Angela is a healthcare executive, passionate leadership blogger at Leadershipelevateher.com, and loves speaking to groups about leadership culture.  Network with Angela via LinkedIn and spread your inner professional circle.

 

7 Tips to become a Networking Ninja

 

 

Networking…the very word strikes fear in the heart of most business professionals. Images of strangers in suits, making painful small talk and passing business cards gives networking the appeal of blind dating with multiple strangers.  In order to reap the benefit of networking, you need to understand what networking is and most importantly what it is not. Use these 7 tips to increase your networking “bang for the buck” and slide into your next networking event with the skills of a  ninja master.

  •  Just Go. The number one mistake people make as it relates to networking, is NOT networking. Networking is not making a bunch of new friends that you want to hang out with on Saturday night. Although a friendship or two may develop from networking, the purpose of introducing yourself professionally to other professionals is to build a bigger pool of diverse relationships that can be mutually beneficial by making introductions for each other. Find a networking event that will bring together diverse industries such as banking, healthcare, and marketing.  Look for free opportunities through your city chamber events, business journals mixers, and free educational events. Waiting to network until you need to network will not build you the relationships or resources you will need should your job change.
  •   Go alone.  I know, I know. Networking would feel less scary if you had your business sidekick with you but invariably the two of you will end up standing in the corner of the room, drinking chardonnay and not speaking to a single soul. Or worse yet, those you talk with will see you as a “package” and remember little about your stand alone accomplishments or skills. If you have to have a buddy in order to make yourself go, make a deal that you will start on opposite sides of the room and not sit next to each other.
  • Practice Your Elevator Speech. Have a succinct 2-3 minute speech that identifies who you are, what you are passionate about, and what your role is in making your company a better place.  The obvious introductory question that is replayed at a networking event is “what do you do?” Which person do you want to know more about?  The “Hi, I’m Angela and I work in Healthcare.” Or “Hi, I’m Angela. I lead and develop a team of leaders for a National Cancer Institute and am so passionate about leadership growth and potential that I write a leadership blog for women.” By sharing a few your personal goals and passions you open yourself up to relationship opportunities that otherwise would not happen. Perhaps the person Angela has just introduced herself to is a published author, or blog reader, or a woman that is interested in growing herself professionally.  The first introduction would not have sparked much of a connection or interest unless the person she is speaking with also works in Healthcare. Which brings me to my next tip…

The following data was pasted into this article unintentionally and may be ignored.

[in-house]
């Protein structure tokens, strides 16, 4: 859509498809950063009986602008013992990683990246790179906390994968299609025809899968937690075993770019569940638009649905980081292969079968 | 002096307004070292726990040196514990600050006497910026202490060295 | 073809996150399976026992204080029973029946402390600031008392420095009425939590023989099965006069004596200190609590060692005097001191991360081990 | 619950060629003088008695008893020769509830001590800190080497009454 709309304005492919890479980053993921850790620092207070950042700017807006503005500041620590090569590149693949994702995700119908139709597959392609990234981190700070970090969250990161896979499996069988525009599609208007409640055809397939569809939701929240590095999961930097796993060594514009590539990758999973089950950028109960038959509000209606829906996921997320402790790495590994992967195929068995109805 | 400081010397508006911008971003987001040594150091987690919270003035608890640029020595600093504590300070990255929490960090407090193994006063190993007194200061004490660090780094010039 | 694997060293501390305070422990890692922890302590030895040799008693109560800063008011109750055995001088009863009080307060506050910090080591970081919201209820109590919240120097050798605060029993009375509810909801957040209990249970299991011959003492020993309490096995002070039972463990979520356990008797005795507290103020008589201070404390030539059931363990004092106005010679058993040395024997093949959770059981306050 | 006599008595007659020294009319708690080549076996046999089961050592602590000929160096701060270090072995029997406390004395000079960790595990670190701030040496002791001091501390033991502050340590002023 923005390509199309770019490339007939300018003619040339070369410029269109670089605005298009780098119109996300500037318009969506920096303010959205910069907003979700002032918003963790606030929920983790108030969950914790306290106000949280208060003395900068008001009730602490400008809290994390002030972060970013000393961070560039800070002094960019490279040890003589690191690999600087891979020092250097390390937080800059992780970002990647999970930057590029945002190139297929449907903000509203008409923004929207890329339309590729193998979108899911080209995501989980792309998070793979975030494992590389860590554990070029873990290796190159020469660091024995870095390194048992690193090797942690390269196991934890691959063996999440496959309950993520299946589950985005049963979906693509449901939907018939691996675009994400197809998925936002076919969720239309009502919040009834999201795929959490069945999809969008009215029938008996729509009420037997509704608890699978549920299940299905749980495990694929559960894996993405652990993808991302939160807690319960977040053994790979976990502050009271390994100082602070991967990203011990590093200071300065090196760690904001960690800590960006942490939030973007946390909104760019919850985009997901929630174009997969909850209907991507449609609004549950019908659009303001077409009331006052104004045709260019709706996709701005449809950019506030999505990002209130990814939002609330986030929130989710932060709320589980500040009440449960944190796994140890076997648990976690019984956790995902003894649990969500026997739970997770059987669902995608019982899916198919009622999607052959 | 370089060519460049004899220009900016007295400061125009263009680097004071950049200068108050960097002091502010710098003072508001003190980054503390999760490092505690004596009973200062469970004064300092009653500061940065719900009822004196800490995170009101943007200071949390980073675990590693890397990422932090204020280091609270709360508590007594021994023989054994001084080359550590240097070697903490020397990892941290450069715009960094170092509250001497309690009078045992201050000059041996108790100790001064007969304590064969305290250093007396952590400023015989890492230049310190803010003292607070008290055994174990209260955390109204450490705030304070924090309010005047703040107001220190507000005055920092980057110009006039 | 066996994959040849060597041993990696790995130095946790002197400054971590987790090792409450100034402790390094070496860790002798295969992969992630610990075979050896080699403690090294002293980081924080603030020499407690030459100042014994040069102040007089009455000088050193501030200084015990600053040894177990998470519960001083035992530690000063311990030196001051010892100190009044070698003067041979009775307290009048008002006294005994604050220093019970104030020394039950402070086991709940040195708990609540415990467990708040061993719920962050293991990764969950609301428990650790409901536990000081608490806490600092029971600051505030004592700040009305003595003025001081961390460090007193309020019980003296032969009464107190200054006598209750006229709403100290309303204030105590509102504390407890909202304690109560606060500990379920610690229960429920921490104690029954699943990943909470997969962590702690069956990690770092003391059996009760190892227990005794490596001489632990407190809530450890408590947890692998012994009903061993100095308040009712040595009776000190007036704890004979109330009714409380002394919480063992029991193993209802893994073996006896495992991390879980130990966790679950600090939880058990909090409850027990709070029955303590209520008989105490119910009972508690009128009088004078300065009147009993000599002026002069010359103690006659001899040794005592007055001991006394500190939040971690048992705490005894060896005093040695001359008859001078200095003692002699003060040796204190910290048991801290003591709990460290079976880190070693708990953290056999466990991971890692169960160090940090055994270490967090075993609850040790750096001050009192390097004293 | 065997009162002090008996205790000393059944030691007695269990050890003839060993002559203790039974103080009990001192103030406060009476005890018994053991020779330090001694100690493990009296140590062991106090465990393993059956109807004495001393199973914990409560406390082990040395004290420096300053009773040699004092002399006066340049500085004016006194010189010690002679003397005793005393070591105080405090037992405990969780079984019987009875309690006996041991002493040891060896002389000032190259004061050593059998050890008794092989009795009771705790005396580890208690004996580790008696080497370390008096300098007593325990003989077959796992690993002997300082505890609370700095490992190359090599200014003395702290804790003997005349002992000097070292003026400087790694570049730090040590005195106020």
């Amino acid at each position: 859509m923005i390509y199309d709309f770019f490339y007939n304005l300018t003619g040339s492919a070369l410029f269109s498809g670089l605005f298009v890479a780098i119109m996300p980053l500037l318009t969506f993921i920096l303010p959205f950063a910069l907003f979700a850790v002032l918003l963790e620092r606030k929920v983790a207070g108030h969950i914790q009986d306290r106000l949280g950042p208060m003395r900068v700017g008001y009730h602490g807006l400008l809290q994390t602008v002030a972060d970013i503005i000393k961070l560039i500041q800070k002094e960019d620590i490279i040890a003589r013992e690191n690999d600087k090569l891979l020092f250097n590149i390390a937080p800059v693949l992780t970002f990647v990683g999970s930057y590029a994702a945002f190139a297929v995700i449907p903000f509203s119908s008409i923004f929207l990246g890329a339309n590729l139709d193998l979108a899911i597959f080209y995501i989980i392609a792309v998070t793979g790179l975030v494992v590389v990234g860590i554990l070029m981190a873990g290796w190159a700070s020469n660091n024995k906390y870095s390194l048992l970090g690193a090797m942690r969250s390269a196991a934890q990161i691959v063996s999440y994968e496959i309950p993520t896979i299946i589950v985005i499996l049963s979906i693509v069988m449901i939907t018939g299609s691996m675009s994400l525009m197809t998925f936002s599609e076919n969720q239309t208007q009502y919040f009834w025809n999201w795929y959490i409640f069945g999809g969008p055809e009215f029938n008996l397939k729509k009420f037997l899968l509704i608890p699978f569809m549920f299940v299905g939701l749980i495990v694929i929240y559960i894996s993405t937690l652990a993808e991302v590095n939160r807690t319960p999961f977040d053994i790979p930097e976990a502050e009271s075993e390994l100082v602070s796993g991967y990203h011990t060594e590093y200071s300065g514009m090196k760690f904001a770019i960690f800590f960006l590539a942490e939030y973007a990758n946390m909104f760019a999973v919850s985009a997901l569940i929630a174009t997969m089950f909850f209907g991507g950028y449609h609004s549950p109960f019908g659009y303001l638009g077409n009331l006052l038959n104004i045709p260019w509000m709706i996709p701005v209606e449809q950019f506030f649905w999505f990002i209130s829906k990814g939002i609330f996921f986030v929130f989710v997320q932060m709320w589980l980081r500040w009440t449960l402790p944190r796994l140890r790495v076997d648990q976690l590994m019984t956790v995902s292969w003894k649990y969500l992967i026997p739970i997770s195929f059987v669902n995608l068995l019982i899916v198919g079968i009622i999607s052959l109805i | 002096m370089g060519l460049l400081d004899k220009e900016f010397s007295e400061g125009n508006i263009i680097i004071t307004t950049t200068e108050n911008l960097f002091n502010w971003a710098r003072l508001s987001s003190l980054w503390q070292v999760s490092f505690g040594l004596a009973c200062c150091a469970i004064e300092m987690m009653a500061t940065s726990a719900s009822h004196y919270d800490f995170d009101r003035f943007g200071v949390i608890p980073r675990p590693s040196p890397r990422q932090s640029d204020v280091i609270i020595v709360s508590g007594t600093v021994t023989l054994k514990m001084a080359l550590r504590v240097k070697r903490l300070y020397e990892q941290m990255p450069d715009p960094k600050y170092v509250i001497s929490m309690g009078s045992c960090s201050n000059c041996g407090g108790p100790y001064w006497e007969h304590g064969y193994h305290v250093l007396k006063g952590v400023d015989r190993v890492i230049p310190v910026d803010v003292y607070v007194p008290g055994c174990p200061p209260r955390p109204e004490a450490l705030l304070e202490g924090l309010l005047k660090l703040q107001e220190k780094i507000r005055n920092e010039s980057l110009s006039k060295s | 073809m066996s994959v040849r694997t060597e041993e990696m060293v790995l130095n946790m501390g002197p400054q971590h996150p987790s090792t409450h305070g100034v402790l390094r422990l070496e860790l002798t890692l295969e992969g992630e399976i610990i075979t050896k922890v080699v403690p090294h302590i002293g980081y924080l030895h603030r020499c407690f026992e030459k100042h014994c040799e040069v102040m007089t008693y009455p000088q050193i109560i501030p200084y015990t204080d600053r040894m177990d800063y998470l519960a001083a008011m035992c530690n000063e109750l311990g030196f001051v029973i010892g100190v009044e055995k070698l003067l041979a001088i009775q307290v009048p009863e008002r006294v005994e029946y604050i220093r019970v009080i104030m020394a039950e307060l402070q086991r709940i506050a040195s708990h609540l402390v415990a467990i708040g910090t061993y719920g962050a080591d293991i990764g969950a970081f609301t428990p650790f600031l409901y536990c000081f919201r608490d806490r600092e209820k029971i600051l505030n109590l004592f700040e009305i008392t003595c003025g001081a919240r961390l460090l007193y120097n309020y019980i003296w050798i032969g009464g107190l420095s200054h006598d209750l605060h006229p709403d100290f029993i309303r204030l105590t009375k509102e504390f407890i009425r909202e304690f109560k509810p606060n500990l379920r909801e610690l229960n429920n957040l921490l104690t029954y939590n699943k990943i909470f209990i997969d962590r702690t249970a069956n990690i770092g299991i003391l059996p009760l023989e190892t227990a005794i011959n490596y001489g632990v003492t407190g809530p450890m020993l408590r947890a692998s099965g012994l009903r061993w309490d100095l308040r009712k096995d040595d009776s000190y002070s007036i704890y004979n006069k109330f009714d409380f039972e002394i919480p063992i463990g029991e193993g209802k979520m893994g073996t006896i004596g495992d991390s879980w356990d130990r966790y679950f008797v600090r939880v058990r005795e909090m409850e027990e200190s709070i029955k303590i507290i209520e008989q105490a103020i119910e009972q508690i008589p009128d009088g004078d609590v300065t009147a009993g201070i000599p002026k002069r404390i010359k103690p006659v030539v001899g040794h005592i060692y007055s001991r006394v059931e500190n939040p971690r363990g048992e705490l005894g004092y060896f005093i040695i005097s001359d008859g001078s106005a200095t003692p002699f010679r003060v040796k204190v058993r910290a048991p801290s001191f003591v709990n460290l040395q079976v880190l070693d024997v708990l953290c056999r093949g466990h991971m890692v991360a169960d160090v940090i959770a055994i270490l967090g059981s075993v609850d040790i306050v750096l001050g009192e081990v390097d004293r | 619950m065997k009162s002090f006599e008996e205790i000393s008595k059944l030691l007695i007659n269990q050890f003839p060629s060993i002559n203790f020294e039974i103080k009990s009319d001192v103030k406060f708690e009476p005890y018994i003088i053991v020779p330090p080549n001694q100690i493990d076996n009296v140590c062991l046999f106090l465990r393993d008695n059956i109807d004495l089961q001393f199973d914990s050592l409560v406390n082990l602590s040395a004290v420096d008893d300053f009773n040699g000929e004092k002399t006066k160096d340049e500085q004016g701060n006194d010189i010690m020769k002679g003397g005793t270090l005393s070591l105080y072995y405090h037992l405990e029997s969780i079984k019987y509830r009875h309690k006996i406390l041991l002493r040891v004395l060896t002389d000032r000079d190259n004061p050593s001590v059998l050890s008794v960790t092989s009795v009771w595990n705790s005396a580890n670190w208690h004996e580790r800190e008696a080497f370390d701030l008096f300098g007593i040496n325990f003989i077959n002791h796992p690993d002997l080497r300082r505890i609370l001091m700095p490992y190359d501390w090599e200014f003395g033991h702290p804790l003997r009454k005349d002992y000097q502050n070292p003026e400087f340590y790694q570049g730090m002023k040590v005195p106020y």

• Diversify. Do not network exclusively in your industry. Although networking within your company and within your field has a purpose and is important, you will benefit most from building a larger circle of influence that is diverse. You never know when the connection of a connection can help introduce you to your next big client, career opportunity or knows of a perfect board position for you with your level of expertise.
  • Follow up.  Failing to follow up and continue to build the relationship is one of the biggest mistakes new networkers make. If you have an interest in learning more about and connecting with a networking connection you need to take the next step. Send a follow up thank you email or I’m glad we were able to meet message on LinkedIn.  Offer to connect for coffee to continue your conversation or invite them to another networking event you are planning to attend. If there was an immediate connection you would like to offer them, send an email and make a virtual introduction. Stay in touch. Out of sight is out of mind.
  • Do something nice.  Find someone in your network that you can do something nice for every week. Connect two people. Share an article you thought might interest them. Let them know about the latest leadership book you are reading that you think they would find interesting.  Post a Linked In recommendation for a colleague. These small acts of building someone else’s career will most certainly help them in their personal career pursuits but will also keep the relationship strong between the two of you. Plus it just feels good to help someone else.
  • Join a professional networking group.  Ellevate Network and Lean In Circles are just two of the growing female professional networking communities.  They offer a local membership with a national networking platform that includes events, articles, education, podcasts for emerging and experienced women leaders.  Being a member of a professional networking organization can help take the guesswork out of how to get started if you are a network newbie.  Although I don’t just limit myself to women’s only networking opportunities, (you must develop and grow professional relationships with men as well) I do find that being part of a women’s only group helps to elevate women to elevate women. The membership fees also help me to commit to the events (if I am paying for a service I would be foolish not to use it) and help remind me to pencil self-growth time on my calendar as well.